The normalized standard deviation of the physiological parameters over the eight breast quadrants was calculated for each of the volunteers to quantify the variability typically found in healthy breast, and to investigate age-related changes in heterogeneity. Only lipid content showed significant changes in heterogeneity with age (Fig. 7). PRE and POST women typically (⩾89 of volunteers) have a NSD of 30 or lower for adipose tissue, and lipid heterogeneity decreases with age (R=0.60). The NSD is typically (⩾89 of volunteers) less than 40 for THC, less than 30 for water, less than 12 for μs (at 674 nm), and less than 25 for the scatter power. The normalized standard deviation for S t O 2 is less than 12 for all but one (97) of the 28 individuals.

Figure 7

The normalized standard deviation (NSD) to the mean lipid concentration for the eight quadrant sites versus age for the 28 volunteers. The line represents a linear least-squares fit to the data.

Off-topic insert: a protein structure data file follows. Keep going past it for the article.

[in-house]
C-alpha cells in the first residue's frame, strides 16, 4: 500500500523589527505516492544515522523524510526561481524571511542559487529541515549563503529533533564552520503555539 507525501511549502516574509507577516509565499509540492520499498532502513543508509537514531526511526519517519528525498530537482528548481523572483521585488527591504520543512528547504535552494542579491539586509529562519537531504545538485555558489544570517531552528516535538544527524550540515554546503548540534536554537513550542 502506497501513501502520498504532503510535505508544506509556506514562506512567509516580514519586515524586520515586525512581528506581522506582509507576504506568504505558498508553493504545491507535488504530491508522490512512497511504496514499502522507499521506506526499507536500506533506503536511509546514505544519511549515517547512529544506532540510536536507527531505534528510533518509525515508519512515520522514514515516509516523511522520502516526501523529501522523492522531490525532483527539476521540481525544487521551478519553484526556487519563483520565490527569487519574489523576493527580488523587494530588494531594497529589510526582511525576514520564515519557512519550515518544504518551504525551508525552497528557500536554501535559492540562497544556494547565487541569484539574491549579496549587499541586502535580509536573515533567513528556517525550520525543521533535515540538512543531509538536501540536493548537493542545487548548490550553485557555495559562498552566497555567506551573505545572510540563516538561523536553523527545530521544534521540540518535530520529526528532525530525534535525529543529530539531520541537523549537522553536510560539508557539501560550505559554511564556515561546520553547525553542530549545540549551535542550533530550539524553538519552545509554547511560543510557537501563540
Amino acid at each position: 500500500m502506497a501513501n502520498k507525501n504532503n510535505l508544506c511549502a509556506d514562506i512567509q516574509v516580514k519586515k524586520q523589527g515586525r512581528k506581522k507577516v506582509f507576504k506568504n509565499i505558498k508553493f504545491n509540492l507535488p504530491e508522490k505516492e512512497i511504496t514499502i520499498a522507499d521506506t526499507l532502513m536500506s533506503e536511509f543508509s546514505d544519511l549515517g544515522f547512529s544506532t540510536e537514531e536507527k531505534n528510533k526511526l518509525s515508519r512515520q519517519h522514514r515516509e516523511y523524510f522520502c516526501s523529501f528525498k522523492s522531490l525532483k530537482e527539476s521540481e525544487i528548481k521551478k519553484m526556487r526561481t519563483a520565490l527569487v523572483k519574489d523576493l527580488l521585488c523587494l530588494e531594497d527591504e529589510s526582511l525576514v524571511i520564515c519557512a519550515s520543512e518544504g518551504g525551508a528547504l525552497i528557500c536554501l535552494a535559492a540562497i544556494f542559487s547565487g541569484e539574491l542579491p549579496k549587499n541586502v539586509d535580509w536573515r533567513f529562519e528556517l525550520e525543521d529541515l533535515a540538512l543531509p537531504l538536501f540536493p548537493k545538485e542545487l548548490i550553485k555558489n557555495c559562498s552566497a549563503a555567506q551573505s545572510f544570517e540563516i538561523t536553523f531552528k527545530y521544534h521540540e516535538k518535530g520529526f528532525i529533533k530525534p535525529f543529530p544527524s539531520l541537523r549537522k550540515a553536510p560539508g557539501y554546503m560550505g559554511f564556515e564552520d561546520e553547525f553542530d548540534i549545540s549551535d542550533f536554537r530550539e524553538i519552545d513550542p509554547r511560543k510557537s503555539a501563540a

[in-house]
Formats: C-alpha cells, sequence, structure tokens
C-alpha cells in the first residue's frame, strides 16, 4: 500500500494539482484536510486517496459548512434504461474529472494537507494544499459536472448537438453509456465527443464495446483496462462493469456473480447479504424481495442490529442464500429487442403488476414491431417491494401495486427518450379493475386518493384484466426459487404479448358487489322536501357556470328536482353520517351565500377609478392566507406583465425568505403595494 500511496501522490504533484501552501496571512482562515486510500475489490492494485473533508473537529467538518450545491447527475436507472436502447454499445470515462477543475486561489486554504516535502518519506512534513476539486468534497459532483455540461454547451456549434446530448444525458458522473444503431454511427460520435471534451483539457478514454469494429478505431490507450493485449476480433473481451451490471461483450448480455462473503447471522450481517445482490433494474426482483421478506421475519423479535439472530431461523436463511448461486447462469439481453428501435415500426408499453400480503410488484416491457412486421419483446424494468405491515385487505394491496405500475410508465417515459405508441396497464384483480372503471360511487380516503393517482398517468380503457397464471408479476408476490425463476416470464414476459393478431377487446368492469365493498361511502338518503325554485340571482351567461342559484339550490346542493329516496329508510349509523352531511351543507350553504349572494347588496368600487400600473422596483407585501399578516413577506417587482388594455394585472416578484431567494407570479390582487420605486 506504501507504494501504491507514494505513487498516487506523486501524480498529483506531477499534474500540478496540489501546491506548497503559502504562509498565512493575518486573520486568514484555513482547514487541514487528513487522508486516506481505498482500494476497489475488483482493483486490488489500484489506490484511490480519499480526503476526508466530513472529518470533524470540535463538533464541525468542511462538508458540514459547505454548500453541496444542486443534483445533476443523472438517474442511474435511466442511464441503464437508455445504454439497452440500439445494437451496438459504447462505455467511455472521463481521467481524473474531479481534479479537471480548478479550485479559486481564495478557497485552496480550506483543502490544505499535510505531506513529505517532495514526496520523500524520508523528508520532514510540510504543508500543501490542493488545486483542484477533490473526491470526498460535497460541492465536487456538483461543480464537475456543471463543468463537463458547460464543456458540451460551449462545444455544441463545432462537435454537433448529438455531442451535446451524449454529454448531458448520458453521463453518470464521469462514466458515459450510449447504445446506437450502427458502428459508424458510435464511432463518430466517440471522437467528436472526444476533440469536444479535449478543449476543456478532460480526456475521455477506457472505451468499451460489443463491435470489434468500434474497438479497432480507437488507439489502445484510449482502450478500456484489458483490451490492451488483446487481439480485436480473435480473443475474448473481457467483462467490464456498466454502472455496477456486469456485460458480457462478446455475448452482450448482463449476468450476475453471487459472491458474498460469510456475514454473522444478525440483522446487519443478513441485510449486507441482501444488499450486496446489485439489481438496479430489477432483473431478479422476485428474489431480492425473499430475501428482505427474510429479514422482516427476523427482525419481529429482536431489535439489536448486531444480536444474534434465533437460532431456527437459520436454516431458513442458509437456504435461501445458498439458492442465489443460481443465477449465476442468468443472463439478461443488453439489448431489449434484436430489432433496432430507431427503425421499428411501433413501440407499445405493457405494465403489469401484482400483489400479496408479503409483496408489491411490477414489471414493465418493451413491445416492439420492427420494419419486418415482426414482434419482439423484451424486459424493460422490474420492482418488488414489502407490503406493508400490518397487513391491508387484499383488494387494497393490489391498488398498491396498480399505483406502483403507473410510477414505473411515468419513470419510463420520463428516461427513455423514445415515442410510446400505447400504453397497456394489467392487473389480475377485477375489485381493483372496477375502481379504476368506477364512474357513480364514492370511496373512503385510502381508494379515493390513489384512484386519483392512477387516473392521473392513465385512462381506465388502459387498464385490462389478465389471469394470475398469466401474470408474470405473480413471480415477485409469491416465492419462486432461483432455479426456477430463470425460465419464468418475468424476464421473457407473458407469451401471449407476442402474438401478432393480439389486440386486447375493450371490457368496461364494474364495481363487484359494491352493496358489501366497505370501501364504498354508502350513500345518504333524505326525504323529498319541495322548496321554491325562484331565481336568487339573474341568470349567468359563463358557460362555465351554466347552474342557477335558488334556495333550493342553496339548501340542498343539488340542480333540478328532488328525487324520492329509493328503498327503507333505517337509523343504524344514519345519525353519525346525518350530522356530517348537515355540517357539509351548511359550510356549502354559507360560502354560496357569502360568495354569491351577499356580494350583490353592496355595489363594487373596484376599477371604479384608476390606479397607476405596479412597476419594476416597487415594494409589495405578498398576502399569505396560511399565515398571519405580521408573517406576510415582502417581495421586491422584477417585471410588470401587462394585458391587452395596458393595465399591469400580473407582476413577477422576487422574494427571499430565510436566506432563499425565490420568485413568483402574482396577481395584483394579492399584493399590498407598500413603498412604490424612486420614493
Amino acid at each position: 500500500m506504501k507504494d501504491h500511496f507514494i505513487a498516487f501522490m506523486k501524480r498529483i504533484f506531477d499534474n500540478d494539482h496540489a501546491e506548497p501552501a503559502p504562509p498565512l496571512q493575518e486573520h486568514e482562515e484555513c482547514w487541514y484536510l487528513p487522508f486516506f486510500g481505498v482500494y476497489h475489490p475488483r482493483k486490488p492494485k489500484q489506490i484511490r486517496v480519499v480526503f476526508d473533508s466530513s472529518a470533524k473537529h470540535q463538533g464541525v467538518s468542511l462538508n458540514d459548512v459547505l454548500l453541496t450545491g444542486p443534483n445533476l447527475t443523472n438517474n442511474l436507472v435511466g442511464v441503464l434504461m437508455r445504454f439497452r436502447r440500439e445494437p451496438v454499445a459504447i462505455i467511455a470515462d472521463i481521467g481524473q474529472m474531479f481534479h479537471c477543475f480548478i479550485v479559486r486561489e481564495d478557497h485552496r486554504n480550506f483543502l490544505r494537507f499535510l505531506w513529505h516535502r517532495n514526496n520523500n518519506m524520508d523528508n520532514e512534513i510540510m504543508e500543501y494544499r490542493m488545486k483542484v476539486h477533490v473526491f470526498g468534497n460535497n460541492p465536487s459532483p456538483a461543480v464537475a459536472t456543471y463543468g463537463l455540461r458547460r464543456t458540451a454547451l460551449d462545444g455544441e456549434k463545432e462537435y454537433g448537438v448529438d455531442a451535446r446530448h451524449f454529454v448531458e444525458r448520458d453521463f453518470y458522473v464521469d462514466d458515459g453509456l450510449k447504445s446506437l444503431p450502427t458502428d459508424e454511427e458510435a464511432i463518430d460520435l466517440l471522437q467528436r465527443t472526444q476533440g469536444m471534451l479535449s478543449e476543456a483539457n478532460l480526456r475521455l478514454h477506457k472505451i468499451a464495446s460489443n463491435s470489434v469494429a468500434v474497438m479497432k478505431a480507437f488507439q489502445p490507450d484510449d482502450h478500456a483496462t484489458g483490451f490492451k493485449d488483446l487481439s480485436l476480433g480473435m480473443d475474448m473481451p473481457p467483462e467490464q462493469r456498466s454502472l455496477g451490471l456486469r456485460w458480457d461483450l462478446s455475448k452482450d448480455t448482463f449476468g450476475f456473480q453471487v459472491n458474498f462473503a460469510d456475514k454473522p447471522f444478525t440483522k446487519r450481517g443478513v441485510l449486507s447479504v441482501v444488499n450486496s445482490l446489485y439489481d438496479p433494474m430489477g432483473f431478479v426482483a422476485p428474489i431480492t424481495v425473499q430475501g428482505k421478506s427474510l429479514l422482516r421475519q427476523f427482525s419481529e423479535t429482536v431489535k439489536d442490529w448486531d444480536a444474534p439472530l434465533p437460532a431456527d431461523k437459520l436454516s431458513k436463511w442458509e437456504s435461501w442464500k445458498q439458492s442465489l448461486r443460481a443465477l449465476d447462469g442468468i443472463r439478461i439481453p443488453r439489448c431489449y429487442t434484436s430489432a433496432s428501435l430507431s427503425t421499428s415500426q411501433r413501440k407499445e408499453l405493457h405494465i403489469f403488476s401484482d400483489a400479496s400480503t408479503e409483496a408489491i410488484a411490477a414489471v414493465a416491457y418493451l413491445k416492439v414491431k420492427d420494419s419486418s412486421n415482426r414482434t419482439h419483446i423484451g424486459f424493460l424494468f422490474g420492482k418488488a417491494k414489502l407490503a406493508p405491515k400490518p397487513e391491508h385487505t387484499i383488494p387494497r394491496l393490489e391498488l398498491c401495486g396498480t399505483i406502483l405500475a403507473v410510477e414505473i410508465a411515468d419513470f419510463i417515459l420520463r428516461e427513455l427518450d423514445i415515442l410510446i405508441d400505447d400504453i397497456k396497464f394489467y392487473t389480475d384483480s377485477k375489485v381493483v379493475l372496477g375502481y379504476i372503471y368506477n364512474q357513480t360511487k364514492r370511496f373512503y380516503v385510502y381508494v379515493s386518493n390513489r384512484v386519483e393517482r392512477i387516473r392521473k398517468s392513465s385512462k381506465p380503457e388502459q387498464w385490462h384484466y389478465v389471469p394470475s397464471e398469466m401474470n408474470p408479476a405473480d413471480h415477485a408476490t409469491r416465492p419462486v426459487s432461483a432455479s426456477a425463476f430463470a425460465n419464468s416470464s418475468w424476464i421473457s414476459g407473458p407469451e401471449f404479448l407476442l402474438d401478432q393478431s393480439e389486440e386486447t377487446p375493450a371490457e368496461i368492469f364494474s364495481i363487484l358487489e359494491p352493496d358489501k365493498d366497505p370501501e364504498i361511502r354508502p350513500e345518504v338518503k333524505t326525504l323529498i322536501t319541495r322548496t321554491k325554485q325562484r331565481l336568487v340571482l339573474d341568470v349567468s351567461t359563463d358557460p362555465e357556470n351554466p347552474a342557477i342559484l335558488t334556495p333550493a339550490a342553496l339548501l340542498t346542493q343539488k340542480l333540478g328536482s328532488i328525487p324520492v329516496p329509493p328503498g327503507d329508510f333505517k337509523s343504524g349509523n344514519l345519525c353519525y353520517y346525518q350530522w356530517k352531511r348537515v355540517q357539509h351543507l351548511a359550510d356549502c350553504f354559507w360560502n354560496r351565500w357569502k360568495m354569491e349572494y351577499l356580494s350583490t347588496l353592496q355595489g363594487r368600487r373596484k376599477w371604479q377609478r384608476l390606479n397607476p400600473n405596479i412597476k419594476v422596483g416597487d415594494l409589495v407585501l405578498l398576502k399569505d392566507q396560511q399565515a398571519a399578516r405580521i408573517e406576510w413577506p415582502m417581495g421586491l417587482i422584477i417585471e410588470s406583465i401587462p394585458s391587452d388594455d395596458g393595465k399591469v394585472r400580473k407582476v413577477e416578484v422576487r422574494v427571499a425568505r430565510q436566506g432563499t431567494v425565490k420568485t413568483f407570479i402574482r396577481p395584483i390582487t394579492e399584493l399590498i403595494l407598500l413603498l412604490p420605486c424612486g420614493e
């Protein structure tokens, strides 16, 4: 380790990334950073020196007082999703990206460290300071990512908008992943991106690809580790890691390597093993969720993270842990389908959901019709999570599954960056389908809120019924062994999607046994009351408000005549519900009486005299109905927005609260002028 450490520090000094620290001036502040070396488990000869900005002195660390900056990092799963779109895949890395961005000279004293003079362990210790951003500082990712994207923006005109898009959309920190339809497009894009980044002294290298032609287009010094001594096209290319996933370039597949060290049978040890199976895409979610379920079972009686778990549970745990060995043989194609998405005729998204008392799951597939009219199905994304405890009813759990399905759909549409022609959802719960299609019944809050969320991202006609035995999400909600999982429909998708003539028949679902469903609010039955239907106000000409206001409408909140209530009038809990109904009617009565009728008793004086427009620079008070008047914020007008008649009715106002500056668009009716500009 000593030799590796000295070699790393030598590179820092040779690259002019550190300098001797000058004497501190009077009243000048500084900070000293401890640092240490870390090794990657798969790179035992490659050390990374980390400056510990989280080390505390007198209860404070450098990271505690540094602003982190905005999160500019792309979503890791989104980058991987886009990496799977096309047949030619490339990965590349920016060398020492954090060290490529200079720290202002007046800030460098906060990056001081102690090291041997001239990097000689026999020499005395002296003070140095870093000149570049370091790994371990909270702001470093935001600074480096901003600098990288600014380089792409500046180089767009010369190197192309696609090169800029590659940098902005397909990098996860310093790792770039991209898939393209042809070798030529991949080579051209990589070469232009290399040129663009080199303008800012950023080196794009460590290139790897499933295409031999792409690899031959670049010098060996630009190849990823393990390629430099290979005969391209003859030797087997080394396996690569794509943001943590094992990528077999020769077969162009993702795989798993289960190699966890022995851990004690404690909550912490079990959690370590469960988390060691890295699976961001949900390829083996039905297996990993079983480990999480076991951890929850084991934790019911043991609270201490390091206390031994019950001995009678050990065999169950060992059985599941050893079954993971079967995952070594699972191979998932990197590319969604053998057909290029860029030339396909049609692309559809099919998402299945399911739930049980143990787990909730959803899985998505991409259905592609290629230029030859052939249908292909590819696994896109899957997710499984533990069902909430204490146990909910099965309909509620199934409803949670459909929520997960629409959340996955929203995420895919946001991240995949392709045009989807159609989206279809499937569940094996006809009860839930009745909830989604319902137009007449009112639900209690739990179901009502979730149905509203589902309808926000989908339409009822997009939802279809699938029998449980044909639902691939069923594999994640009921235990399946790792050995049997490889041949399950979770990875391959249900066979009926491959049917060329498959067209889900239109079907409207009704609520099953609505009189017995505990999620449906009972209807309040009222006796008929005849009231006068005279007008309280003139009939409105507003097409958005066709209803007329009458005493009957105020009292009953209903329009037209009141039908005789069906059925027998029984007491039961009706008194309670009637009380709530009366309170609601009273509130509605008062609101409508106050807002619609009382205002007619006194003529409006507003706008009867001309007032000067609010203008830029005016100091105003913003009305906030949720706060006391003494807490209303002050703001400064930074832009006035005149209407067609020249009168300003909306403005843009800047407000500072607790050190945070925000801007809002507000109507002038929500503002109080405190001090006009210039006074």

A small degree of asymmetry between breasts is common in women. To examine the differences between the right and left breasts of healthy individuals, the relative difference (|right-left|/average) * 100 for the four quadrants of each subject was measured (Table 2). Although differences between right and left breasts exist in individuals, the results found no consistent differences between the right and left breasts in the population for μs , water, lipid, THC, or S t O 2. The right areolar region, however, has significantly higher mean scatter power values than the left, and equal or greater values were measured in 23/26 cases. The question of whether there is regular breast volume asymmetry remains unsolved.27 28 29 The relative difference between symmetric positions can range from 18 to 30 for THC, 10 to 40 for adipose, 10 to 25 for water, and 4 to 9 for scattering (674 nm), depending on position (Table 2).